Buffeted by accusations of racism or just plain indifference, Oscar awarded its top honor to a movie that aimed to make a difference far beyond Hollywood.
“Spotlight,” which chronicled The Boston Globe’s investigation of the Catholic Church’s cover-up of sexual abuse, made such a powerful statement that it became mandatory viewing for a special Vatican commission. The film won best picture and just one other award, original screenplay. The last best picture winner with just two Oscars was “The Greatest Show on Earth,” in 1953.
“We made this film for all the journalists who have and continue to hold the powerful accountable,” said director Tom McCarthy.
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“The Revenant,” which picked up three awards, including director (Alejandro G. Iñárritu) and actor (Leonardo DiCaprio), seemed to have the edge for the top prize in the final days before the ceremony. But the academy may have thought the frontier revenge tale was too much of a slog, with too little to say.
Still, “Revenant” made a bit of academy history. Iñárritu is only the third person to win best director two years in a row. The last time that happened was back when Joseph L. Mankiewicz won for “A Letter to Three Wives” in 1950 and “All About Eve” in 1951. Before that: John Ford, for “The Grapes of Wrath” in 1941 and “How Green Was My Valley” in ’42.
And Emmanuel “Chivo” Lubezki, who chased locations from the snows of Alberta to the tip of South America, is the first person to win best cinematography three years in a row. (He won for “Birdman” last year and “Gravity” the year before.)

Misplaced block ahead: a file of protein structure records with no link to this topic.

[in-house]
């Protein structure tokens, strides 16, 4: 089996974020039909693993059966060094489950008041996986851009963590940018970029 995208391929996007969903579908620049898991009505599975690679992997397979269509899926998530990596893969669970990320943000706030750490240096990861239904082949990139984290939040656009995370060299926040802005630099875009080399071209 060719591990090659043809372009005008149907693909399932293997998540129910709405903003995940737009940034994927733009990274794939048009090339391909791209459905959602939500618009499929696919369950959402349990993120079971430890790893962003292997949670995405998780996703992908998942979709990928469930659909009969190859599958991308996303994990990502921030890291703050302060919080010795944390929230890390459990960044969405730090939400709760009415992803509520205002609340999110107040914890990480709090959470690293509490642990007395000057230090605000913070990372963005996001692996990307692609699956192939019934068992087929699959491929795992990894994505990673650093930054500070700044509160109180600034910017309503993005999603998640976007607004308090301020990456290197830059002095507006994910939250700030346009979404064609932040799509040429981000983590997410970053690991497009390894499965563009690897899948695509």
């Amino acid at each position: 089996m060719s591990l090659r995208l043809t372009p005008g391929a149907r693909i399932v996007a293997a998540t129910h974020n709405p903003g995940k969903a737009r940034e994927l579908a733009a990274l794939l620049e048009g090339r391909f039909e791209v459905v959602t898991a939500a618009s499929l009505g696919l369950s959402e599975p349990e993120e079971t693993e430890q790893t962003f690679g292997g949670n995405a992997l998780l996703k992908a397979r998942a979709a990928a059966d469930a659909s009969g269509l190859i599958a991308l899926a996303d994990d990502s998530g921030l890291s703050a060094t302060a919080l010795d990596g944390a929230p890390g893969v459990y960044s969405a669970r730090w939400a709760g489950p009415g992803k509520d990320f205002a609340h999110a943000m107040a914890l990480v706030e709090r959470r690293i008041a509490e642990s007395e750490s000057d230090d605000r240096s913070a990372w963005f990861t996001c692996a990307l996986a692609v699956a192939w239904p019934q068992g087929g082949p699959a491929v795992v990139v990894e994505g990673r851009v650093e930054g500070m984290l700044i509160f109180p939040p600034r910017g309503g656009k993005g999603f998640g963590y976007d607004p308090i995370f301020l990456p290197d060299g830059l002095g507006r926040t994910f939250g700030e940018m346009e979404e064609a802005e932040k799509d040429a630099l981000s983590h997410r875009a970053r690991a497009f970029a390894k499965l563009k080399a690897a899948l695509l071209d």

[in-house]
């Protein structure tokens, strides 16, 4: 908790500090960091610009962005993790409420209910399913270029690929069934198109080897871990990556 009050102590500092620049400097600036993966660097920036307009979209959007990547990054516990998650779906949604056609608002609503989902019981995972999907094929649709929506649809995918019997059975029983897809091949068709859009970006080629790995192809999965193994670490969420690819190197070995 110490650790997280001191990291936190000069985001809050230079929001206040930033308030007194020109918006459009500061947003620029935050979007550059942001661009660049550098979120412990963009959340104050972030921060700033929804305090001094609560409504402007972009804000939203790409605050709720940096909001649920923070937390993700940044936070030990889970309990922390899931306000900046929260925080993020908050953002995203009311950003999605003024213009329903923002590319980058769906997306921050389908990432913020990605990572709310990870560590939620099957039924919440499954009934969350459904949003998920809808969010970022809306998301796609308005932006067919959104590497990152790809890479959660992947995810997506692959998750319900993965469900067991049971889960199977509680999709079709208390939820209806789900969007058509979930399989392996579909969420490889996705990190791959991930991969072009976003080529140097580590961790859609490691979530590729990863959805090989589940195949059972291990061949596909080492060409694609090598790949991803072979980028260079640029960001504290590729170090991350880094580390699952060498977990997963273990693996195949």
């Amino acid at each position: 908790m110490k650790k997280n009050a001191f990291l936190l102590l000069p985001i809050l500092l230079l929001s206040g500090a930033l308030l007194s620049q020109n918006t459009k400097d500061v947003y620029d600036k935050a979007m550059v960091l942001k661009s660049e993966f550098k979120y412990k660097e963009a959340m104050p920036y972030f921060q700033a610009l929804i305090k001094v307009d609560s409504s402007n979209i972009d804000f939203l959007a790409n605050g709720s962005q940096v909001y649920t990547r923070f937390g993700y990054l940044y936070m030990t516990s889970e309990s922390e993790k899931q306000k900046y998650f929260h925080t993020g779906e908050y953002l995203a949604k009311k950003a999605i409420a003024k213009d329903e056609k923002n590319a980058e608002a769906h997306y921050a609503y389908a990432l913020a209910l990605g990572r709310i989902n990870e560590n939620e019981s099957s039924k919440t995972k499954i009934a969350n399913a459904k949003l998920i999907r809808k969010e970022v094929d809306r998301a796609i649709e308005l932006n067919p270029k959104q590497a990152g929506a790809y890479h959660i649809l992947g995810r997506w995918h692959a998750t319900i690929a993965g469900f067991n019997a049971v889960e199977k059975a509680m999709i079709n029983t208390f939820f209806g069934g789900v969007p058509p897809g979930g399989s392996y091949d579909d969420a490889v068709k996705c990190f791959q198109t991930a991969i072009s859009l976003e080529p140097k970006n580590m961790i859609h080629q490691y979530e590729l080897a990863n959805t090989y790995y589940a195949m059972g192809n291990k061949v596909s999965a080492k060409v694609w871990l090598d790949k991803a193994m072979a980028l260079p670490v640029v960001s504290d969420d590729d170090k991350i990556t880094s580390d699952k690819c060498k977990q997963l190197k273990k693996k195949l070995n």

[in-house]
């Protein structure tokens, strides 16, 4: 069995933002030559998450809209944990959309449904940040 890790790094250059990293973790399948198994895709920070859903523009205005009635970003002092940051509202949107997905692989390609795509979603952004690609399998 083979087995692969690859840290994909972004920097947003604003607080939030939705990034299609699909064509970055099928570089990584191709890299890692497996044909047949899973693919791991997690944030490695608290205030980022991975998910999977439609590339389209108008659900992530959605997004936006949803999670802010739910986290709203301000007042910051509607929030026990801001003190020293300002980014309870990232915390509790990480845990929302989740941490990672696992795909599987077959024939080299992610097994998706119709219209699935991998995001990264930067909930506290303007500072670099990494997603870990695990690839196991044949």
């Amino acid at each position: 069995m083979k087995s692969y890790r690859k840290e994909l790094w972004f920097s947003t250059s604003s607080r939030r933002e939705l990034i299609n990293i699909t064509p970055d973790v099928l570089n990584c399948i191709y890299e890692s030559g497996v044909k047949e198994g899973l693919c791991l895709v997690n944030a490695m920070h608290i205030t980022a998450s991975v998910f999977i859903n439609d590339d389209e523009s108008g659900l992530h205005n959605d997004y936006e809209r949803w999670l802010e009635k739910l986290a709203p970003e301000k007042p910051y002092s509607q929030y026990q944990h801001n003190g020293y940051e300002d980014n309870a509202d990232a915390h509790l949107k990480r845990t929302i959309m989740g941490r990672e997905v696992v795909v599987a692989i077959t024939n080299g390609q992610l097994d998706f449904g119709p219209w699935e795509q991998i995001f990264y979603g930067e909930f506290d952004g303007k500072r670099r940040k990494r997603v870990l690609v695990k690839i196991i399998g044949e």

The academy took pity on DiCaprio, not just because in 22 years he had five acting nominations and no wins but also for the sheer misery he endured during the bone-chilling filming of his revenge tale. The academy loves actors who suffer for their art.
DiCaprio is probably happy he isn’t breaking any Academy Awards records. The late Peter O’Toole still firmly holds the title for most acting nominations — eight — with zero wins.
The evening’s other big upset came midway through, in the supporting actor category. While many were rooting for sentimental favorite Sylvester Stallone, who returned as Rocky Balboa in “Creed,” Mark Rylance won for his understated portrayal of a Soviet sleeper agent in “Bridge of Spies.”
After years of smaller roles, Brie Larson nabbed her first Oscar nomination — and a best actress trophy — for her steely vulnerability as a young woman held captive with her little boy in “Room.” Like DiCaprio, she was the front-runner all awards season.
DiCaprio fans may have been hoping that his “Titanic” co-star, Kate Winslet, would win supporting actress for “Steve Jobs” so the two could have a little backstage reunion. Instead, as expected, Alicia Vikander, who had a breakout year in several films, won for what was really a lead-actress role in “The Danish Girl,” playing the supportive wife of a man undergoing historic gender-reassignment surgery.
“Mad Max: Fury Road,” nominated in 10 categories, won six, the most of the night, all in technical categories. The other “message” picture among the best picture contenders, “The Big Short,” which took on Wall Street greed, won for best adapted screenplay. The other big nominees — the immigrant drama “Brooklyn” and Matt Damon’s crowd-pleasing “The Martian” — were shut out.